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Am J Nephrol. 2011;34(4):347-55. doi: 10.1159/000331064. Epub 2011 Aug 26.

Advanced glycation urinary protein-bound biomarkers and severity of diabetic nephropathy in man.

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1
Glycation and Diabetes Complications, Baker IDI Heart and Diabetes Institute, St Kilda Rd. Central, Melbourne, VIC 8008, Australia. melinda.coughlan@bakeridi.edu.au

Abstract

BACKGROUND/AIMS:

The formation of advanced glycation end products (AGEs) is accelerated in patients with diabetic nephropathy. The aim of this study was to ascertain if the urinary excretion of proteins modified by advanced glycation can be used as biomarkers for albuminuria in individuals with type 1 or type 2 diabetes.

METHODS:

Community-based patients with type 1 (n = 68) or type 2 diabetes (n = 216) attending a diabetes clinic of a tertiary referral hospital were classified as having normoalbuminuria (Normo, albumin excretion rate (AER) <20 μg/min), microalbuminuria (Micro, AER 20-200 μg/min) or macroalbuminuria (Macro, AER ≥200 μg/min). Serum and urine AGE-modified proteins were measured.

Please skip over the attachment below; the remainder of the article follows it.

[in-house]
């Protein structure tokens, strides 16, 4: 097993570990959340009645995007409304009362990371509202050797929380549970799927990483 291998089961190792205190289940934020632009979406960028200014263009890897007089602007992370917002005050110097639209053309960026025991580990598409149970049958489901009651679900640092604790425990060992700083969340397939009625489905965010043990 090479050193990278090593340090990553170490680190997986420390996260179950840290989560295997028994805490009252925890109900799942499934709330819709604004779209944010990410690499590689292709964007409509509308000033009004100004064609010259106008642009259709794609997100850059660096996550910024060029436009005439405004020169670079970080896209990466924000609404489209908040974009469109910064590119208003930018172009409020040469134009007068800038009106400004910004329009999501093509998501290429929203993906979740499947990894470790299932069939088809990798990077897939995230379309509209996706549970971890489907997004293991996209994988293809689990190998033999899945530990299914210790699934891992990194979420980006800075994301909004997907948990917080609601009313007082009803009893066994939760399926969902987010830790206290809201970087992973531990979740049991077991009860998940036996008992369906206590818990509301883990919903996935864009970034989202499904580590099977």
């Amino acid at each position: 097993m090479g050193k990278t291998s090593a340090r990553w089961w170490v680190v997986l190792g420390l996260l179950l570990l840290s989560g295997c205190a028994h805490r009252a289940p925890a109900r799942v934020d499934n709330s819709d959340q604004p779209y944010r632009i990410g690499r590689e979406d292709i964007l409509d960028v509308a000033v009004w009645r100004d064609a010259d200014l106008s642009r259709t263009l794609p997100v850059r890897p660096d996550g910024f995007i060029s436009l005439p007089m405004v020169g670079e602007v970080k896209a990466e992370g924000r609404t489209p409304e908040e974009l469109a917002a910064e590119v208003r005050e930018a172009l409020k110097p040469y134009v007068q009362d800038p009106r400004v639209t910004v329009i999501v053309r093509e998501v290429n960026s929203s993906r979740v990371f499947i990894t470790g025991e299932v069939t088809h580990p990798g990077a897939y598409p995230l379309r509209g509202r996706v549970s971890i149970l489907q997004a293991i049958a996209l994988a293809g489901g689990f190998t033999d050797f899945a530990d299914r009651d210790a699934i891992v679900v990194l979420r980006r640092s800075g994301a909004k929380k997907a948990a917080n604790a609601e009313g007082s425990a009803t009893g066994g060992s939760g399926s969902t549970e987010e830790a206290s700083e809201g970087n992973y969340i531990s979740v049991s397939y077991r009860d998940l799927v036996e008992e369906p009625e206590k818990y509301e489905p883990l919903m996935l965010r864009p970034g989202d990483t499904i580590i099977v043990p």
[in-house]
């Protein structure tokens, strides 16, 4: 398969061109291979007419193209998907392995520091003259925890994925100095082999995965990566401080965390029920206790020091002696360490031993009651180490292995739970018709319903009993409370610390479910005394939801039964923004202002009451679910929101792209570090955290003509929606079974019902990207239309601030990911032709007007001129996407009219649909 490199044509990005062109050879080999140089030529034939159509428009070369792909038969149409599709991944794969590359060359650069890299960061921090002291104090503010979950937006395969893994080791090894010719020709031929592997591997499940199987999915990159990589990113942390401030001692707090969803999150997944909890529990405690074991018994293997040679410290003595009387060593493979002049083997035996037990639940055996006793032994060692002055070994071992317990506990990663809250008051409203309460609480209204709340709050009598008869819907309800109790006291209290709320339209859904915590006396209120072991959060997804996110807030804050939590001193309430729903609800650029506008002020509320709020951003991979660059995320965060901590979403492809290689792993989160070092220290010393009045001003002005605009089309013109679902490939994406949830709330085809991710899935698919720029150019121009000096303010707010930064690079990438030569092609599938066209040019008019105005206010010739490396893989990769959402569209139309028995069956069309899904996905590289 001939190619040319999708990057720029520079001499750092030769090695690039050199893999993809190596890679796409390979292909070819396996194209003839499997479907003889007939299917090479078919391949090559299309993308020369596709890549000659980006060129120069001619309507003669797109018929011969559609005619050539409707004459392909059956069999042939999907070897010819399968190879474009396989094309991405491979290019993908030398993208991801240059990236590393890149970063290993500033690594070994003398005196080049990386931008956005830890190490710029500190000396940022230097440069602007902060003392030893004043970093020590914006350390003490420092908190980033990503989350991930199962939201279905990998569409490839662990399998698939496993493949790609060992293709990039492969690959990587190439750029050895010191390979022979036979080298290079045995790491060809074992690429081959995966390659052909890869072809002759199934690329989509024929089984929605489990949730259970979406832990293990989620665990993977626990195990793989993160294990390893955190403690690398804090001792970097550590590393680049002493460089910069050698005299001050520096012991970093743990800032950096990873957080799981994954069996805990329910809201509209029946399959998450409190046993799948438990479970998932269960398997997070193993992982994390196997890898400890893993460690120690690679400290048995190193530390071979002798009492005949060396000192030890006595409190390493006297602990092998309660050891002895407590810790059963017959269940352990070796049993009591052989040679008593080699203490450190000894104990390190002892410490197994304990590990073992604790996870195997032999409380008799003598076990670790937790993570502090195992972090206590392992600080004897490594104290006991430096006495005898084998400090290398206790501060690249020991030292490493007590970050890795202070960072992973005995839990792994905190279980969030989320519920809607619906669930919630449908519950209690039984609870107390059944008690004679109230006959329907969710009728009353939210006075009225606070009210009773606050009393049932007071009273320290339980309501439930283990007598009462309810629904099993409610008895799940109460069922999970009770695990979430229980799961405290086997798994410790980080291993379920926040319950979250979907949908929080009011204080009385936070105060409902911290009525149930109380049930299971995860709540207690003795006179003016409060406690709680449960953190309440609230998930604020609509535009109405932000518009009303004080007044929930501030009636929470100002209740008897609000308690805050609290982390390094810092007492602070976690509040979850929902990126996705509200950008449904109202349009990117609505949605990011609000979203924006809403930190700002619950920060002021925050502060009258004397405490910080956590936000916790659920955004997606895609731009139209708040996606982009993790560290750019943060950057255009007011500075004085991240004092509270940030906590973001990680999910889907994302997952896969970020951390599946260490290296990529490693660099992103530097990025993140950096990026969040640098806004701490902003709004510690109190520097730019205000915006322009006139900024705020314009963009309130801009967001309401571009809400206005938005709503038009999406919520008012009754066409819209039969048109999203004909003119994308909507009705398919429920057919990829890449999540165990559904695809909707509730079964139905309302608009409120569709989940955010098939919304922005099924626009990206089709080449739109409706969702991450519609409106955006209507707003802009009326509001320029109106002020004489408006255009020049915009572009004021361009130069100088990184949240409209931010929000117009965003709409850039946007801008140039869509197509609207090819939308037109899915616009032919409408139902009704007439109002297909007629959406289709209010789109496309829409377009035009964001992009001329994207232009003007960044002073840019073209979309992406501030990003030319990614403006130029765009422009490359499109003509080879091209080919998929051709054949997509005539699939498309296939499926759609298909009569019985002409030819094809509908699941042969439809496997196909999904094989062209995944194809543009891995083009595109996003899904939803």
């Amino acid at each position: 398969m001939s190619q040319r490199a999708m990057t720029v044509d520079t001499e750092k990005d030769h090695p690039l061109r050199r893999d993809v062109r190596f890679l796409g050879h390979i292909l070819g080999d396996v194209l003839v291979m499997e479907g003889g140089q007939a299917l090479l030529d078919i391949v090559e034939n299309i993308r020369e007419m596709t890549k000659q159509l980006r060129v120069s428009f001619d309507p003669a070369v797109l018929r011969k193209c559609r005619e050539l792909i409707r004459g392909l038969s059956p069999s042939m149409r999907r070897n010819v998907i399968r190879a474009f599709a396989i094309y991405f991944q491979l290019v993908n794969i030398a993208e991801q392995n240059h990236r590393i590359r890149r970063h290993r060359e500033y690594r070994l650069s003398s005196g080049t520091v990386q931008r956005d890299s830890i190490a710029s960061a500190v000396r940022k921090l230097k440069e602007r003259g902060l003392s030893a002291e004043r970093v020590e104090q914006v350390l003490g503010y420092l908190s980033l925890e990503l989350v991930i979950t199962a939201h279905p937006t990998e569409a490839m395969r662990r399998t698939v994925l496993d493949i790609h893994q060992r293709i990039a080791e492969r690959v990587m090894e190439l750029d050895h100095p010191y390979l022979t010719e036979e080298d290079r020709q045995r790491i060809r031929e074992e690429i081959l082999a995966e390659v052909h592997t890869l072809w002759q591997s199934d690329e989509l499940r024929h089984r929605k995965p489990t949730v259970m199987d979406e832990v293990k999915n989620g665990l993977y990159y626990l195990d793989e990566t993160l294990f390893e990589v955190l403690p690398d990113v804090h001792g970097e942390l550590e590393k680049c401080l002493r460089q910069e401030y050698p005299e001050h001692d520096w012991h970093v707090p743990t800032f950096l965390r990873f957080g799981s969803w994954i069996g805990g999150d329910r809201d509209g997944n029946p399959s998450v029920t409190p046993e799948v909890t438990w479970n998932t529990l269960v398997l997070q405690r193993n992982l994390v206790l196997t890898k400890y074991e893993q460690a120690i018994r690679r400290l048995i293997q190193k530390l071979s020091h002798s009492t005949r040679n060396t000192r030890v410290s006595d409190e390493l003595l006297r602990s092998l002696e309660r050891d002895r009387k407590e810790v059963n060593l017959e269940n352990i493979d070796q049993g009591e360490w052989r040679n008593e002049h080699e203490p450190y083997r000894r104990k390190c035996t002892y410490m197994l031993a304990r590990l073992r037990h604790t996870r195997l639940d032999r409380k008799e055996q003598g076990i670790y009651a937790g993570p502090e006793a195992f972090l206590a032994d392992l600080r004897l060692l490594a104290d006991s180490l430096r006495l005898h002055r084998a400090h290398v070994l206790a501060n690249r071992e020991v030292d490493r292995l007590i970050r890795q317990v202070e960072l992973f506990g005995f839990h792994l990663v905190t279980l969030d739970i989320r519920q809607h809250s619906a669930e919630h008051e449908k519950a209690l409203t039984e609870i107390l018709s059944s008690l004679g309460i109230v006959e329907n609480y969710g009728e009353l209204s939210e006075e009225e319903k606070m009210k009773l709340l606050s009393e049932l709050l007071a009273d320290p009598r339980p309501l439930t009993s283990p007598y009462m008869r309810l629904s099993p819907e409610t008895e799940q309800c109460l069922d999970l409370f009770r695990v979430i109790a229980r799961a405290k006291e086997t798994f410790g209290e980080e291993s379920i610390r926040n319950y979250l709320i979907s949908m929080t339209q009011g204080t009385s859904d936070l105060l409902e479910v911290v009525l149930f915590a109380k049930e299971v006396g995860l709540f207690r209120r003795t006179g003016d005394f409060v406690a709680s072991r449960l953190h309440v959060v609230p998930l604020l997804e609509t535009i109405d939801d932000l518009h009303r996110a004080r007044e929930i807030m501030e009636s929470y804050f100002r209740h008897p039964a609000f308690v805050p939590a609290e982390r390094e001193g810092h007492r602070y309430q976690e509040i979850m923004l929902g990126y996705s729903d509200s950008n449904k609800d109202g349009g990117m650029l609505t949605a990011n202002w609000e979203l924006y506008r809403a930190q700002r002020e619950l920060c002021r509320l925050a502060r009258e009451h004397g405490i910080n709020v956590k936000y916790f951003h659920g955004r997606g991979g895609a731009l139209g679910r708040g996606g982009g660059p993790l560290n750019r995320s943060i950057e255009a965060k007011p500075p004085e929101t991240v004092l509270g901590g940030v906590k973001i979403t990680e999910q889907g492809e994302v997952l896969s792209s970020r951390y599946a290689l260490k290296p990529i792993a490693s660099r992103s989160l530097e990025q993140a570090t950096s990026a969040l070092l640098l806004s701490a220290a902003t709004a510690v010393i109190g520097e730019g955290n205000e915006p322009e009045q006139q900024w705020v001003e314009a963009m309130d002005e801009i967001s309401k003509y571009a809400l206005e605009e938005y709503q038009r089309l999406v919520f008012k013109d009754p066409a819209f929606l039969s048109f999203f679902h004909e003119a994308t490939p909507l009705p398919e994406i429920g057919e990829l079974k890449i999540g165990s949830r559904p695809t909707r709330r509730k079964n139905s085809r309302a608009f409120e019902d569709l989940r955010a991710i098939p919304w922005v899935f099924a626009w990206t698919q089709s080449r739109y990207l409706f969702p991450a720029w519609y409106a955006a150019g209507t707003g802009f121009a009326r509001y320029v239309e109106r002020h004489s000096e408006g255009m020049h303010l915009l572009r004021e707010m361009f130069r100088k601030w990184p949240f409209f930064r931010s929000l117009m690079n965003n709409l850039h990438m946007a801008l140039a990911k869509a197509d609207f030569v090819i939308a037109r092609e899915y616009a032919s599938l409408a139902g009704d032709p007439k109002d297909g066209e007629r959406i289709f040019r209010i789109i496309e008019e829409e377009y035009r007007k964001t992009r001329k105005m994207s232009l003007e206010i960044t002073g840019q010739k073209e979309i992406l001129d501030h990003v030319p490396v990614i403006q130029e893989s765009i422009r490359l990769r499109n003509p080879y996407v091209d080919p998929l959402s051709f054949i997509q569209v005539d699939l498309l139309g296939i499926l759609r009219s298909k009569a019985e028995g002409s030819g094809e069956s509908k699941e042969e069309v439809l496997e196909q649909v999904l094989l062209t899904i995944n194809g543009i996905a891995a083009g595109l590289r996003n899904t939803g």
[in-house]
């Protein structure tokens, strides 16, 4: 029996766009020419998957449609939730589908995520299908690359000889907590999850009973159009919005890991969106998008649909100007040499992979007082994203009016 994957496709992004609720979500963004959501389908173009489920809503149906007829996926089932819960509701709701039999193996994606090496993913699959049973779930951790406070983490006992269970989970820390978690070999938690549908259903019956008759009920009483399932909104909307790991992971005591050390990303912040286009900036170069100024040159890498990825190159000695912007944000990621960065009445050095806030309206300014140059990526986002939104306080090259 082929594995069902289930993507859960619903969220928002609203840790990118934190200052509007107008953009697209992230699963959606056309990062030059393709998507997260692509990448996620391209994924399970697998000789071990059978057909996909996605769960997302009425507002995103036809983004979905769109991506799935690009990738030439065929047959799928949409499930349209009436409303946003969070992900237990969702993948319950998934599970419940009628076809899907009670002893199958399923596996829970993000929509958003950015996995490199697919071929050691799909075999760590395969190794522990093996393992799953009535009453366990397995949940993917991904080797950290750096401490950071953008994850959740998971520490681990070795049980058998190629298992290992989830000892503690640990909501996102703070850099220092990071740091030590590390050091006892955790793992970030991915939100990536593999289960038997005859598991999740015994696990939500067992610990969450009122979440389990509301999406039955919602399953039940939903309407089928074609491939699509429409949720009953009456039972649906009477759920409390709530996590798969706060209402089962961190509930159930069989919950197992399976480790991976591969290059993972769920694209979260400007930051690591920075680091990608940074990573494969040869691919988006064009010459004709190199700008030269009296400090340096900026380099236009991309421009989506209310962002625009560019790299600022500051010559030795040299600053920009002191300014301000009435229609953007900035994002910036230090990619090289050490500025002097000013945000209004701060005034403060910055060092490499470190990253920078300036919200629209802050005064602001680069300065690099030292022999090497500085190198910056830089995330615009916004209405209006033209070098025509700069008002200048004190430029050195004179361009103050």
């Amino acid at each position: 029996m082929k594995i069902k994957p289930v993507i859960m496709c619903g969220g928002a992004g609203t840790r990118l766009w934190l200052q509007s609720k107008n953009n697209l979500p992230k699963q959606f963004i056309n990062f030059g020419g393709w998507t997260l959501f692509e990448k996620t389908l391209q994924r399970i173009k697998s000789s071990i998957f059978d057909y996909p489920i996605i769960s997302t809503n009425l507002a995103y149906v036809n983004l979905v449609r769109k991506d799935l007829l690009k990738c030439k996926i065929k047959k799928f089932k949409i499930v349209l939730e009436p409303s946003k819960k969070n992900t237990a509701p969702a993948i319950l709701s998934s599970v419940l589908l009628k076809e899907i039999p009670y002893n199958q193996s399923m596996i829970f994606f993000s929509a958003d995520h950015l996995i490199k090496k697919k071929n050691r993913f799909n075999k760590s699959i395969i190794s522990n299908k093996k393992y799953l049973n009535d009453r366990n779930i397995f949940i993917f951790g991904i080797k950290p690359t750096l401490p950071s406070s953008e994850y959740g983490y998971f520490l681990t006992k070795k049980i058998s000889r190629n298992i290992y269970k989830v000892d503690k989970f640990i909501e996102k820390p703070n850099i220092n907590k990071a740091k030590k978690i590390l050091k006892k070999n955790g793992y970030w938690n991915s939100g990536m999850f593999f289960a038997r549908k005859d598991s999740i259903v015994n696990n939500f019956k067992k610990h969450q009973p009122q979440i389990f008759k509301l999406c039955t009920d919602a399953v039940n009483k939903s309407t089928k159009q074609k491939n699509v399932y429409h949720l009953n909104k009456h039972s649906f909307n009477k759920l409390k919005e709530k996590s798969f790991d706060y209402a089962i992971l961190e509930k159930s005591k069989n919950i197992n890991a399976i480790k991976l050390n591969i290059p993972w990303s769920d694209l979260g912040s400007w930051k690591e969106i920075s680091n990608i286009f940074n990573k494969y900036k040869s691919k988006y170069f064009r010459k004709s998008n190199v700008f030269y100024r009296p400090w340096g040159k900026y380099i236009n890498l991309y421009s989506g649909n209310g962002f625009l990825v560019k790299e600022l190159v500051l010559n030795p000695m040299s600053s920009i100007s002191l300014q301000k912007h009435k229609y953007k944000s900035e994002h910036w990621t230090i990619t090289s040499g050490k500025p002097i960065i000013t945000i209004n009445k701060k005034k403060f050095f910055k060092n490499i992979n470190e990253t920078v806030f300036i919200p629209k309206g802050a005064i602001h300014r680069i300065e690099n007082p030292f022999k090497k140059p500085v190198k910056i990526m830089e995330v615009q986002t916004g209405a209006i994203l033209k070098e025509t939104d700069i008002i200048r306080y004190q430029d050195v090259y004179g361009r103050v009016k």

RESULTS:

In patients with both type 1 diabetes and type 2 diabetes, there was a clear association between the degree of albuminuria and urinary AGE-modified proteins (p < 0.0001). Exclusive to patients with type 1 diabetes, urinary excretion of the AGE carboxymethyllysine correlated with AER, whereas patients with type 2 diabetes and macroalbuminuria had an increase in urinary methylglyoxal, an AGE intermediate. These changes were independent of isotopic glomerular filtration rate levels. Serum concentrations of AGEs or soluble receptor for AGEs were not consistently associated with albuminuria in either type 1 or type 2 diabetes.

CONCLUSIONS:

Urinary excretion of proteins modified by AGEs may be useful biomarkers of albuminuria in individuals with type 1 and type 2 diabetes, warranting prospective investigation in larger diabetic cohorts.

PMID:
21876347
PMCID:
PMC3182043
DOI:
10.1159/000331064
[Indexed for MEDLINE]
Free PMC Article
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